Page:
Denver tech companies: ‘The No. 1 thing they want is bike lanes’
October 31, 2013
Michael Andersen, Green Lane Project staff writer
Bikeability: Denver's new economic development tool. Photo by Andrew Catellier (Flickr).
The single biggest obstacle to recruiting tech workers to Denver is its lack of good bike lanes, the head of the city's downtown business association said this month.
That's why her organization, the Downtown Denver Partnership, is taking the lead to create a "comprehensive protected bike lane plan" for the central city.
Here's the passage from DDP President Tami Door's interview with the Denver Business Journal's Bill Husted (emphases mine):
BH: Who’s moving into downtown?
TD: We are the number one destination for millennials in the country. Our staff met with a lot of tech companies in Denver and we asked them what we can do to make companies stay here and come here. You know what they said was the biggest obstacle on getting employees to Denver?
BH: The 16th Street Mall?
TD: No. The number one thing they want is bike lanes. Ten years ago we never would have thought that walkability or bike lanes would be economic development tools.
BH: Do you like the B-Cycle program?
TD: It’s great, but more importantly we’re working on the creation of a comprehensive protected bike lane plan for downtown. It’s great that we have the B-Cycle bikes and everyone can use them, but we would like to make bikes an integrated part of downtown. We want more people biking in the normal course of the day, not just because it’s a novelty, but that’s how they commute.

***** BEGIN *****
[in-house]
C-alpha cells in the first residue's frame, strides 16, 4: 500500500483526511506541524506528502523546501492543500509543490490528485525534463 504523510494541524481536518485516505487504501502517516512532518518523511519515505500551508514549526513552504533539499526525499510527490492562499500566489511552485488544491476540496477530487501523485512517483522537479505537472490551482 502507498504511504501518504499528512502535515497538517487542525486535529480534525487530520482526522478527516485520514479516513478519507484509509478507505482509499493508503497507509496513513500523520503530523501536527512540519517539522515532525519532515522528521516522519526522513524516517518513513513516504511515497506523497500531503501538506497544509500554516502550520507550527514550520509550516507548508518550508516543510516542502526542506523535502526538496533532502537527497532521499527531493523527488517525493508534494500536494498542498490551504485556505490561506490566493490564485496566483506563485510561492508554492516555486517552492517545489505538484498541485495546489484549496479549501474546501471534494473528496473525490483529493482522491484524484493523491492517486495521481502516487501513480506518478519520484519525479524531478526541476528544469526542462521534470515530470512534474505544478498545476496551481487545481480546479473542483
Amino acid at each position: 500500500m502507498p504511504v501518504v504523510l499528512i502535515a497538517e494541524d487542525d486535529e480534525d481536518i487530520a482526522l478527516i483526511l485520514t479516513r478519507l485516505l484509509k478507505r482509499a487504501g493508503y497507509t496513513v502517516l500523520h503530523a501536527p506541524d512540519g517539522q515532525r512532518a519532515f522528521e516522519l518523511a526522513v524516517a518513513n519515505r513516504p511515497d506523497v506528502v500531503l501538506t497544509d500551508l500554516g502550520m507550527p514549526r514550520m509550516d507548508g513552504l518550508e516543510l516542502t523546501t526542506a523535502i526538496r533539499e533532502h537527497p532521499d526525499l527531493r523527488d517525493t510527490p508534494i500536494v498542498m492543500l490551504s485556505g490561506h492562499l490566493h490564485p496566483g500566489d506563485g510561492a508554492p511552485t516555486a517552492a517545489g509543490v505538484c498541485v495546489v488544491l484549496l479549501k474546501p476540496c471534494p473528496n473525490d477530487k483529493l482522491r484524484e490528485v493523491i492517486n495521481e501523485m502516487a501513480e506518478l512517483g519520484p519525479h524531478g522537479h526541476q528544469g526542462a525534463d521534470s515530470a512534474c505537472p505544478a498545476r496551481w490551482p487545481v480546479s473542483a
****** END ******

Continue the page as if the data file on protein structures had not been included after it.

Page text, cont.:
Door (who in the same interview mentions that one of her favorite authors is Ayn Rand) is the latest person to make this discovery at the local level. We've previously heard it from the mayors of Seattle and Chicago, CEOs in Portland and a commercial office building manager in D.C.
There also seems to be an amusing generational clash here between the 60ish Husted, a former newspaper columnist who seems certain that downtown Denver's biggest economic problem is its mile-long pedestrian mall, and Door, 47, who sees a hunger for more human-friendly spaces, not fewer. In cities where digitally driven office work or the tech sector are important to driving job growth, more business leaders seem to agree that comfortable bike access is quickly advancing from "amenity" to "necessity."
The Green Lane Project writes about the ways cities are building better bike lanes. You can follow us on Twitter or Facebook, or sign up for weekly emails of our latest news here. Got a bike lane design story worth sharing? Write email@example.com.